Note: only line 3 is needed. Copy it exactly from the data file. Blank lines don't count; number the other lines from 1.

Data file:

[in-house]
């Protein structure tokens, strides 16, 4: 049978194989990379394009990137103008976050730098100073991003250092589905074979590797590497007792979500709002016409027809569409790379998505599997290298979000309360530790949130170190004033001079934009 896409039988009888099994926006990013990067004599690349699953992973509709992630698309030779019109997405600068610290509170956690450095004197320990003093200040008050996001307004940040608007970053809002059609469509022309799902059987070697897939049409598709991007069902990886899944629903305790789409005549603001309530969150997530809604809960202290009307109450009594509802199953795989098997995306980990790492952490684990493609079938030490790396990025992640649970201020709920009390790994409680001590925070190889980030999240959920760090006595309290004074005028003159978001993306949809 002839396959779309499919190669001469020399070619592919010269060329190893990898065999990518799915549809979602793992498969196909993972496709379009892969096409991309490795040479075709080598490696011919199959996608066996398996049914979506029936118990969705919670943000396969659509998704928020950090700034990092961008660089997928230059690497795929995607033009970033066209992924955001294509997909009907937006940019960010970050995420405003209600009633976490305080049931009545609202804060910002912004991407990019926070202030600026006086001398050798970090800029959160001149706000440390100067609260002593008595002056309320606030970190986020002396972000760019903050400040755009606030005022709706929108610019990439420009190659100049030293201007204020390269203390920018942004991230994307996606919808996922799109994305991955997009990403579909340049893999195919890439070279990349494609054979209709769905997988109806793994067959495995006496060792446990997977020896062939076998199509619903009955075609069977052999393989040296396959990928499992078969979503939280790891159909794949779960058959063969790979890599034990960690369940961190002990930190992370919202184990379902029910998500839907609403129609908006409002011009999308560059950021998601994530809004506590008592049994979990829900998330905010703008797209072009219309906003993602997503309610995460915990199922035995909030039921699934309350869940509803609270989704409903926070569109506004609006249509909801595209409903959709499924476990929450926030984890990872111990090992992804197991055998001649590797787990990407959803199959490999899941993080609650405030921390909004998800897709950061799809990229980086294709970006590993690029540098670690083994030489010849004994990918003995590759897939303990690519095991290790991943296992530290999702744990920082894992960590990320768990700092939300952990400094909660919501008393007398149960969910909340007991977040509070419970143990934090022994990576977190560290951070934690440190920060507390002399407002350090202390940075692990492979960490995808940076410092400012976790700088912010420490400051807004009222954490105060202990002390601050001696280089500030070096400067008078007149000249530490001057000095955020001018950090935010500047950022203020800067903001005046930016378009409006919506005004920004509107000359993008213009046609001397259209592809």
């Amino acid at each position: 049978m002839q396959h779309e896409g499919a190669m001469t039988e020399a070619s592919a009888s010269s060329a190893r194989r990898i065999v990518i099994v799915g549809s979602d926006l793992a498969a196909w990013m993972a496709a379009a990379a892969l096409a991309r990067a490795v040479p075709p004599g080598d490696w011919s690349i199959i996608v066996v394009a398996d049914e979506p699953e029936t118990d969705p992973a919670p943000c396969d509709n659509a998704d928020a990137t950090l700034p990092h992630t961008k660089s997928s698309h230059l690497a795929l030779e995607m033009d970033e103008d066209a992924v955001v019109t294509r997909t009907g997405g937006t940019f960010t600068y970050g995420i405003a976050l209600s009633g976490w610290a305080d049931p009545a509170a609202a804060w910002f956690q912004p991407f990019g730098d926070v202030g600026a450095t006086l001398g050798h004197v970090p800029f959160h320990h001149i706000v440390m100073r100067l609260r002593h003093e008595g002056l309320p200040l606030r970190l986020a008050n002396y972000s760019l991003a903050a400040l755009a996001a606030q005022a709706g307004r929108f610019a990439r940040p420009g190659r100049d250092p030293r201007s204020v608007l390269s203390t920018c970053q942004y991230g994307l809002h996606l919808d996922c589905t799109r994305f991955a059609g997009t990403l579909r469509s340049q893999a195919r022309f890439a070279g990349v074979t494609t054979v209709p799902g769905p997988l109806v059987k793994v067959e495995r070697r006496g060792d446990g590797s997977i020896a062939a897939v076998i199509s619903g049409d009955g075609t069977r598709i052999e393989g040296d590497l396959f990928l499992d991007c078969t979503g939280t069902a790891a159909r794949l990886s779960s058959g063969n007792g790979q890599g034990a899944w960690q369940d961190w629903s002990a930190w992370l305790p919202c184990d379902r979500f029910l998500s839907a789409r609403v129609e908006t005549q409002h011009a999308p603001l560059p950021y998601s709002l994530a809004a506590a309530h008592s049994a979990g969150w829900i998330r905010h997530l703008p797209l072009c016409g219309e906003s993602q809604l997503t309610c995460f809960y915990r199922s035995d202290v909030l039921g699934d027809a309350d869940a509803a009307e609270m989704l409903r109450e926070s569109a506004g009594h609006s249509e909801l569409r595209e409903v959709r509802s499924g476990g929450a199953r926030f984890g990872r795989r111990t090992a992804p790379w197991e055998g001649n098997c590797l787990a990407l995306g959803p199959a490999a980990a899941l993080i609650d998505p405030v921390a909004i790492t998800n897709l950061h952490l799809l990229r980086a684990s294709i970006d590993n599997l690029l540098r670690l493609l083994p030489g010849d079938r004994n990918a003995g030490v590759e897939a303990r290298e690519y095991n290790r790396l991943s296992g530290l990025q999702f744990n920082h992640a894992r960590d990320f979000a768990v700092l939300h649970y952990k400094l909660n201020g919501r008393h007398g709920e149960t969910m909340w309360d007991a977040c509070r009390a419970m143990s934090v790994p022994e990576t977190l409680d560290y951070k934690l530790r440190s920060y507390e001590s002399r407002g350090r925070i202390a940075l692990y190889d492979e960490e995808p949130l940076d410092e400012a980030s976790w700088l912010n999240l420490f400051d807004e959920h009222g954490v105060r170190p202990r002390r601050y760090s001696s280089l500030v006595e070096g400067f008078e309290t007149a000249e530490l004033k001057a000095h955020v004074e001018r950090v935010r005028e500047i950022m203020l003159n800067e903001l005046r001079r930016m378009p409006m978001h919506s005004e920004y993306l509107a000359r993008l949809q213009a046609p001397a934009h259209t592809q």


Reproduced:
């Amino acid at each position: 049978m002839q396959h779309e896409g499919a190669m001469t039988e020399a070619s592919a009888s010269s060329a190893r194989r990898i065999v990518i099994v799915g549809s979602d926006l793992a498969a196909w990013m993972a496709a379009a990379a892969l096409a991309r990067a490795v040479p075709p004599g080598d490696w011919s690349i199959i996608v066996v394009a398996d049914e979506p699953e029936t118990d969705p992973a919670p943000c396969d509709n659509a998704d928020a990137t950090l700034p990092h992630t961008k660089s997928s698309h230059l690497a795929l030779e995607m033009d970033e103008d066209a992924v955001v019109t294509r997909t009907g997405g937006t940019f960010t600068y970050g995420i405003a976050l209600s009633g976490w610290a305080d049931p009545a509170a609202a804060w910002f956690q912004p991407f990019g730098d926070v202030g600026a450095t006086l001398g050798h004197v970090p800029f959160h320990h001149i706000v440390m100073r100067l609260r002593h003093e008595g002056l309320p200040l606030r970190l986020a008050n002396y972000s760019l991003a903050a400040l755009a996001a606030q005022a709706g307004r929108f610019a990439r940040p420009g190659r100049d250092p030293r201007s204020v608007l390269s203390t920018c970053q942004y991230g994307l809002h996606l919808d996922c589905t799109r994305f991955a059609g997009t990403l579909r469509s340049q893999a195919r022309f890439a070279g990349v074979t494609t054979v209709p799902g769905p997988l109806v059987k793994v067959e495995r070697r006496g060792d446990g590797s997977i020896a062939a897939v076998i199509s619903g049409d009955g075609t069977r598709i052999e393989g040296d590497l396959f990928l499992d991007c078969t979503g939280t069902a790891a159909r794949l990886s779960s058959g063969n007792g790979q890599g034990a899944w960690q369940d961190w629903s002990a930190w992370l305790p919202c184990d379902r979500f029910l998500s839907a789409r609403v129609e908006t005549q409002h011009a999308p603001l560059p950021y998601s709002l994530a809004a506590a309530h008592s049994a979990g969150w829900i998330r905010h997530l703008p797209l072009c016409g219309e906003s993602q809604l997503t309610c995460f809960y915990r199922s035995d202290v909030l039921g699934d027809a309350d869940a509803a009307e609270m989704l409903r109450e926070s569109a506004g009594h609006s249509e909801l569409r595209e409903v959709r509802s499924g476990g929450a199953r926030f984890g990872r795989r111990t090992a992804p790379w197991e055998g001649n098997c590797l787990a990407l995306g959803p199959a490999a980990a899941l993080i609650d998505p405030v921390a909004i790492t998800n897709l950061h952490l799809l990229r980086a684990s294709i970006d590993n599997l690029l540098r670690l493609l083994p030489g010849d079938r004994n990918a003995g030490v590759e897939a303990r290298e690519y095991n290790r790396l991943s296992g530290l990025q999702f744990n920082h992640a894992r960590d990320f979000a768990v700092l939300h649970y952990k400094l909660n201020g919501r008393h007398g709920e149960t969910m909340w309360d007991a977040c509070r009390a419970m143990s934090v790994p022994e990576t977190l409680d560290y951070k934690l530790r440190s920060y507390e001590s002399r407002g350090r925070i202390a940075l692990y190889d492979e960490e995808p949130l940076d410092e400012a980030s976790w700088l912010n999240l420490f400051d807004e959920h009222g954490v105060r170190p202990r002390r601050y760090s001696s280089l500030v006595e070096g400067f008078e309290t007149a000249e530490l004033k001057a000095h955020v004074e001018r950090v935010r005028e500047i950022m203020l003159n800067e903001l005046r001079r930016m378009p409006m978001h919506s005004e920004y993306l509107a000359r993008l949809q213009a046609p001397a934009h259209t592809q």